Anti-Trump animus obviously drives much of the derogatory coverage, along with heavy media bias against the people and organizations who have been warning about EMP weapons for years. It pleases critics to imagine the EMP threat is a mindless obsession of paranoids and doomsday preppers, even though the technology to generate electromagnetic pulses definitely exists and their effect on delicate electronic systems would be catastrophic. The threat is “mythical” in the same sense that a massive Japanese attack on Pearl Harbor would have been mythical in November 1941, or terrorists flying hijacked planes into skyscrapers would have mythical in August 2001.

Comparing a targeted EMP strike to solar flares as the Washington Post does is dangerously absurd, but Trump’s executive order does mention natural disruptions in its very first paragraph, so environmental dangers are not overlooked. The order defines electromagnetic pulses as follows:

“Electromagnetic pulse” is a burst of electromagnetic energy.  EMPs have the potential to negatively affect technology systems on Earth and in space.  A high-altitude EMP (HEMP) is a type of human-made EMP that occurs when a nuclear device is detonated at approximately 40 kilometers or more above the surface of Earth.  A geomagnetic disturbance (GMD) is a type of natural EMP driven by a temporary disturbance of Earth’s magnetic field resulting from interactions with solar eruptions. Both HEMPs and GMDs can affect large geographic areas.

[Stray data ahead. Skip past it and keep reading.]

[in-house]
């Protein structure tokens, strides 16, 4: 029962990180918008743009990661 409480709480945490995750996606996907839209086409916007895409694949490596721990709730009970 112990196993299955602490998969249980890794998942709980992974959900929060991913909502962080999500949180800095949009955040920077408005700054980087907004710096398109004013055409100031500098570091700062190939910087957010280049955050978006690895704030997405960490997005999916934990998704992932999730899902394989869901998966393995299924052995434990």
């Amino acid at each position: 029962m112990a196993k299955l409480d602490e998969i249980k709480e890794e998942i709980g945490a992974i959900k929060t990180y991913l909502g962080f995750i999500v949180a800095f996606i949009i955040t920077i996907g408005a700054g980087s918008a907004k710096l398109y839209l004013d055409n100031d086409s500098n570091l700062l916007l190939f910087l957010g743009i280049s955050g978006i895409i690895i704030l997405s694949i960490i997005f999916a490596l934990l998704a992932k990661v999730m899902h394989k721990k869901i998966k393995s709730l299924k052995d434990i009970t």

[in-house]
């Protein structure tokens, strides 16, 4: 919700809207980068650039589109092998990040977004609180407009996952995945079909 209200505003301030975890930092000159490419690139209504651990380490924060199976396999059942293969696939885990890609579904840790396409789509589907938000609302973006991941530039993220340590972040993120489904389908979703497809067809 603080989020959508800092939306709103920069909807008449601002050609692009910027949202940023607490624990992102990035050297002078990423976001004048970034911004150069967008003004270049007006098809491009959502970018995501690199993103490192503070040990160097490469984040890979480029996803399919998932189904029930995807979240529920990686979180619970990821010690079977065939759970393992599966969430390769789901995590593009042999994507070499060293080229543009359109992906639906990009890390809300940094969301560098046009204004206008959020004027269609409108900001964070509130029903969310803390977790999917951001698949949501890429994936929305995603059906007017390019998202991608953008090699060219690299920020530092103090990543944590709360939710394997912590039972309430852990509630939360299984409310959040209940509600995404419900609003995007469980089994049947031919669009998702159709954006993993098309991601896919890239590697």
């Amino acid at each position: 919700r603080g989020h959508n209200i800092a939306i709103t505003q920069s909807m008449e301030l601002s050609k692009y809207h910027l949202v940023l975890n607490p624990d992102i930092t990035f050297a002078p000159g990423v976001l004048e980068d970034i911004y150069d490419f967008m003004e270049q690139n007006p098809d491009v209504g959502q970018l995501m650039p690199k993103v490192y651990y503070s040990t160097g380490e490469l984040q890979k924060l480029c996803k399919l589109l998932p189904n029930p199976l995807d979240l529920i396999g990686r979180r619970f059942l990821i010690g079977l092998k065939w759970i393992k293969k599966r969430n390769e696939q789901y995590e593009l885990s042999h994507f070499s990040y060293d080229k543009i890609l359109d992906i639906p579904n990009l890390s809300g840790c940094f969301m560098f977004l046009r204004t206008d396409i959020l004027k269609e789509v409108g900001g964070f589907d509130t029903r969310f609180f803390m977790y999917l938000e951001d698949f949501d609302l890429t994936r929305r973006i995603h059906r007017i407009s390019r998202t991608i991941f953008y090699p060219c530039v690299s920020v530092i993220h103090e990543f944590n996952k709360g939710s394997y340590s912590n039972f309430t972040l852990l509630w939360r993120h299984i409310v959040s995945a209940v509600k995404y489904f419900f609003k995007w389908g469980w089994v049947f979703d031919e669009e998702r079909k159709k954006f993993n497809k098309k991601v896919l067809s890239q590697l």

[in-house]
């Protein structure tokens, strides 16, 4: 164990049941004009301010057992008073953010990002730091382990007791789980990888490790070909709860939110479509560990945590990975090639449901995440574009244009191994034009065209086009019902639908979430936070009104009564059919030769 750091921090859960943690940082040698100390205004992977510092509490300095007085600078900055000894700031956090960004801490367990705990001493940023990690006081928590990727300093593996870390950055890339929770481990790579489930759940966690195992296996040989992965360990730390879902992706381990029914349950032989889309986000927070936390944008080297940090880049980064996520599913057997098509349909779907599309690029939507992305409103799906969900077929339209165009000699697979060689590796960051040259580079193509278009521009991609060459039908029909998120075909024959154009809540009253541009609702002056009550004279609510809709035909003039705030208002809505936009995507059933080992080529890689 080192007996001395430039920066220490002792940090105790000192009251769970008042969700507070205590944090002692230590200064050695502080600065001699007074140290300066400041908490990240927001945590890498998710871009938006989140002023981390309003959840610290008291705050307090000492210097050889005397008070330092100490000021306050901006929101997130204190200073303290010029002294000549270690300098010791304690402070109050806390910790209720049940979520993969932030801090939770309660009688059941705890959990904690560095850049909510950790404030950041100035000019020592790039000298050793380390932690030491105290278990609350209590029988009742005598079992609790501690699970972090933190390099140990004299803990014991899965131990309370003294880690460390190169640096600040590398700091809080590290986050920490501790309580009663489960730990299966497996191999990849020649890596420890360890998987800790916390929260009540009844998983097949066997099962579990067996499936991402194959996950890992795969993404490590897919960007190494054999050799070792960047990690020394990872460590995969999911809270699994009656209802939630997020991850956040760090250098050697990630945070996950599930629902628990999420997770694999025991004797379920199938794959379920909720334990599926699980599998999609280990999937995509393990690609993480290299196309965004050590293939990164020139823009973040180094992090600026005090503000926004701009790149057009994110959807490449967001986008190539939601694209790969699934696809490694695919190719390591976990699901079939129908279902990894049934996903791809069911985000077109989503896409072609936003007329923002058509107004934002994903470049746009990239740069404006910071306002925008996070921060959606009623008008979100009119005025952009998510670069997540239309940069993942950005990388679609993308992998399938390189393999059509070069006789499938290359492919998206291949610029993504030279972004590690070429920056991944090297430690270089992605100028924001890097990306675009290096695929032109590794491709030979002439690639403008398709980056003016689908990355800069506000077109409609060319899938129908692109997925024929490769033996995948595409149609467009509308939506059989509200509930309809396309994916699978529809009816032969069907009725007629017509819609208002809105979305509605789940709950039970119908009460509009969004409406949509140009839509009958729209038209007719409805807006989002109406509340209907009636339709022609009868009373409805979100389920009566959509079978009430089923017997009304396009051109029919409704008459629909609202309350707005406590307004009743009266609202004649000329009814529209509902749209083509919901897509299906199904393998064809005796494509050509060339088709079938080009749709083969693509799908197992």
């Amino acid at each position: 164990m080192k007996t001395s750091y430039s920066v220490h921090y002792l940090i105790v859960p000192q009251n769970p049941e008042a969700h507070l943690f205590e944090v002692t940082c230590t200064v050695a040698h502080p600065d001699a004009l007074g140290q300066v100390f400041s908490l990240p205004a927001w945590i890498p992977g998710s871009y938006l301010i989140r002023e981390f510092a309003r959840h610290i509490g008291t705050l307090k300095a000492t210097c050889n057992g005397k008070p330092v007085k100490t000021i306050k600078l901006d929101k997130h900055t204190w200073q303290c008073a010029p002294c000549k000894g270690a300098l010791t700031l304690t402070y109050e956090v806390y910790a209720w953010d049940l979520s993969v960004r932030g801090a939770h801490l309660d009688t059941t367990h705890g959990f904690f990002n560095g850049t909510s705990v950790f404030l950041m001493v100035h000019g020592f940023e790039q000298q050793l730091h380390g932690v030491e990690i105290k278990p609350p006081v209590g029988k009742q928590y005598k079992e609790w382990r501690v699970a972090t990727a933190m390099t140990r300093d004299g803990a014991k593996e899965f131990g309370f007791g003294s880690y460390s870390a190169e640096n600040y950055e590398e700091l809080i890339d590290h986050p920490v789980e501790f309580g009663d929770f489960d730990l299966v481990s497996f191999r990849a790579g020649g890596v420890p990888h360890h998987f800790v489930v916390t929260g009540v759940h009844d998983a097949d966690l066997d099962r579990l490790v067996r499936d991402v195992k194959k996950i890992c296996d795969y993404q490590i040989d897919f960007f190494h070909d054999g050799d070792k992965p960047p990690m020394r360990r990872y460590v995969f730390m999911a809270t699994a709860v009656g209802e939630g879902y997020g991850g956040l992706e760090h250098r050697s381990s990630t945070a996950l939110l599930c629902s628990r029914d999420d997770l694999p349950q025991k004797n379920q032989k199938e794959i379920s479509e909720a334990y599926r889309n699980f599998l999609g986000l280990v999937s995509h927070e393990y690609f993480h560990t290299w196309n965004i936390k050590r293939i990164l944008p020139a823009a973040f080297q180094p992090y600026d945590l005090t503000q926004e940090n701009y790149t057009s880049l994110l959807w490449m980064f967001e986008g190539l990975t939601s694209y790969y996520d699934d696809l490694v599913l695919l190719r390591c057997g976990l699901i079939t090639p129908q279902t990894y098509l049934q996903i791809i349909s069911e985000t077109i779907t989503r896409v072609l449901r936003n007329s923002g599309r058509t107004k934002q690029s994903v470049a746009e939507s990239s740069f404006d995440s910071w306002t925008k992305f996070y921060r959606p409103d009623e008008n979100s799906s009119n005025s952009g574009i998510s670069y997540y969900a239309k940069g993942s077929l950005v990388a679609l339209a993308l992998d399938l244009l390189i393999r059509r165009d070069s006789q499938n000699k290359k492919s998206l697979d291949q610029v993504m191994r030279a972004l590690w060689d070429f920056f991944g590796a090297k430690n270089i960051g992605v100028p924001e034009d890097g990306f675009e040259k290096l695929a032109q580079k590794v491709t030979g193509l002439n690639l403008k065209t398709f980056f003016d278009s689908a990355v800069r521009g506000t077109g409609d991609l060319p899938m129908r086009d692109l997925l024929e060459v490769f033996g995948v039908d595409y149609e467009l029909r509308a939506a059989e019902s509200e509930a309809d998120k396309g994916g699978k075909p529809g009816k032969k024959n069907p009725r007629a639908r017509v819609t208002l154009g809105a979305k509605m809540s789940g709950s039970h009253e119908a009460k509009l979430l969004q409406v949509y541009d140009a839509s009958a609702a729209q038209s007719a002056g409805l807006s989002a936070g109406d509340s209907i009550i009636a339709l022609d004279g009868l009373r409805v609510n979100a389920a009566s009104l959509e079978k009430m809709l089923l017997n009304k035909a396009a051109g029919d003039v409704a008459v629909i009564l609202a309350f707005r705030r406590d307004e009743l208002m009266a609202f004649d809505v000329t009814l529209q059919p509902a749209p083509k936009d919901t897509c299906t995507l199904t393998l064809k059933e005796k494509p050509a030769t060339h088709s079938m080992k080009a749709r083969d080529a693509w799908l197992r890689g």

The point of the order is that we currently lack a coordinated strategy to deal with any significant disruption of the sensitive equipment our society is almost entirely reliant upon. That equipment has only existed for a few decades, so history offers little precedent for how to deal with a deliberate attack, and no reason to believe natural forces cannot cause disruption on a catastrophic scale.

It is particularly strange to see anyone mocking the White House for taking the matter seriously when Venezuela is currently showing the world a horrifying example of what happens to crowded cities when the lights go out. As a matter of fact, the Venezuelan dictatorship has made laughable attempts at blaming the nationwide blackouts on an EMP attack perpetrated by dissidents with the aid of the U.S. government. A real EMP strike would be orders of magnitude worse than the hardships imposed on Venezuela by socialism.